2020 has left many people feeling like we didn’t accomplish enough. But just because you didn’t complete the goals you set for the year doesn’t mean it was wasted time. In this Ignite Your Life podcast with Leanne Blaney, we discuss ideas to reset your perspective about the past year and begin anew with no regrets, and above all else, gentleness for yourself and others.
2020 is a year that has certainly made an impression!
And, while most of the references we see and hear in regards to this past year are not positive, it’s important to notice the hidden gifts that emerged out of the challenges.
Something I’ve heard from many of my clients is that they didn’t do anything this year… or at least they didn’t do enough because they weren’t able to meet the goals they set or they’ve unfairly compared themselves to others.
Just because you didn’t robustly go from one accomplishment to another and another and another doesn’t mean you failed to live up to your potential.
And if unexpected circumstances prevented you from meeting a goal, it’s not a reflection on your worth. You wouldn’t beat yourself up if you planned a hike on a day that ended up being cold and rainy. You would accept that circumstances didn’t allow you to carry out your plan. Why should a small circumstance like a global pandemic be different? (Yes, you can laugh. In fact, it’s healthy.)
The first and most important thing to do is to forgive yourself.
Recognize that the circumstances were beyond your control and let go of your grip on what “should have been.” If it helps, make a list of all the things you are feeling disappointed or regretful about. Give yourself some time to truly feel and process the emotions, as it was a lot for everyone in different ways. Most importantly, forgive yourself so you can move into the beginning of this new year feeling a bit lighter.
Besides, just getting through the year, in whatever way you did, is most certainly a feat in human spirit.
I would also encourage you to aim your perspective toward finding the places where you grew the most, even if it only looked like you were just sitting there.
Did you listen more intently to your kids, your mate or your friends?
Did you do some things you’ve been wanting to do for a while?
What did you give yourself permission NOT to do?
What about the gift of extra sleep?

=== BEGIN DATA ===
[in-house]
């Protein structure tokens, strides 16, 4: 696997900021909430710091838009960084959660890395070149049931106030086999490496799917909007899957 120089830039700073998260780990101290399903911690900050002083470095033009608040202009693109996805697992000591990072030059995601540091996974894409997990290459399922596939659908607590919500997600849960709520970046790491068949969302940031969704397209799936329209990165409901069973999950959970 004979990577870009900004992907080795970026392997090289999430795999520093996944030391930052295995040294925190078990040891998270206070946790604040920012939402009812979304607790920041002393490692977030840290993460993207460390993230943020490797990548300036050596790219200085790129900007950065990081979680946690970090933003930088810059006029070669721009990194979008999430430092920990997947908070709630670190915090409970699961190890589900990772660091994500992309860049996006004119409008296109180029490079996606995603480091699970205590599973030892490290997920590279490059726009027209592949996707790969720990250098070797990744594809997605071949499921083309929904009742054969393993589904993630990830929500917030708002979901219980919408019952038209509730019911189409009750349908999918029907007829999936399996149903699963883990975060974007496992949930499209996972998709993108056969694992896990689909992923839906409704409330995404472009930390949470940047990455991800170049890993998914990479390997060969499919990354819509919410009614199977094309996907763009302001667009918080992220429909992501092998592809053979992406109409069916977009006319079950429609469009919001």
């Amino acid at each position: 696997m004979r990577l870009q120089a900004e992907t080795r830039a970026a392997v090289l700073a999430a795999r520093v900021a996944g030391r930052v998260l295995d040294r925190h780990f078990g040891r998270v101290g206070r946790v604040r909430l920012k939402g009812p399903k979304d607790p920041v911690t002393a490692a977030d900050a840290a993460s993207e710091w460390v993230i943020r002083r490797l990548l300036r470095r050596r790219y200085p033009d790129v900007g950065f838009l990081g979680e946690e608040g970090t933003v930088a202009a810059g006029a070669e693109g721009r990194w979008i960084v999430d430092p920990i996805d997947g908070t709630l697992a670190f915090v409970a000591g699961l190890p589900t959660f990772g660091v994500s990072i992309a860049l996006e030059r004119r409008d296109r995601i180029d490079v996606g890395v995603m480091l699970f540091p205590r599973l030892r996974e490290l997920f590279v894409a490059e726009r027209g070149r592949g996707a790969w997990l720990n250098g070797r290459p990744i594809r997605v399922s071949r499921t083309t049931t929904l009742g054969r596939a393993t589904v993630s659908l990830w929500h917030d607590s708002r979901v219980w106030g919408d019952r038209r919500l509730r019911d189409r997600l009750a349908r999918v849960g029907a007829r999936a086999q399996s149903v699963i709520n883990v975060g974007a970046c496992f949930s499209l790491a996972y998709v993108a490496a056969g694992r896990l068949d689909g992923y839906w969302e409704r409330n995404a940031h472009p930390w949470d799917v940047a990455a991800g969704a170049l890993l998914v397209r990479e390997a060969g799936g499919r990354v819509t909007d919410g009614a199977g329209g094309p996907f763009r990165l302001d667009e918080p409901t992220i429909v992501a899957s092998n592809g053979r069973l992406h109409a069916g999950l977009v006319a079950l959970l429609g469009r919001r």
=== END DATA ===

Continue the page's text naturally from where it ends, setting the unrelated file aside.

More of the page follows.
Did you take space to consider what you really need?
Did you discover that you work better from home or at different hours than you were used to working?
Maybe you noticed new insights about yourself?
Did you learn more patience? Resilience? Acceptance?
All these things count as much as the goals you wrote last January, maybe more.
Even our children have gotten an education in these areas. Just because they haven’t been at school doesn’t mean they haven’t been learning valuable lessons and growing as humans.
Now is a great time to think about what you want to develop as we step into 2021.
How do you want to show up for yourself differently?
What do you want to bring to your work or your relationships?
What lights you up?
How do you want to be?
What do you have to offer others?
How can you start incorporating more of what you truly value into your everyday life?
What do you want to let go of?
Make a commitment to yourself be more intentional in your daily life as you move ahead by continuing to ask these questions and refine the answers. It is possible to make the events of 2020 a great inspiration and impetus for positive change in your life and in the world!
Is your work situation uncertain or frustrating you? Are you without a job or wisely thinking a current furlough may be just the hidden gift to start exploring work you’re truly meant to do? Do you hate your job, but have no idea what to do instead? Attempting to navigate those waters without support is not fun (yes, I do know, but that’s another story). I’m excited to announce that I’ve created The Job I Love Toolkit, with all the resources you’ll need to finally clarify how to get paid to do you.TM To be the first to hear more details, join the join the VIP Wait List.
And if you know a friend or neighbor who could use hearing the advice in this article or needs The Job I Love Toolkit, please forward this to them.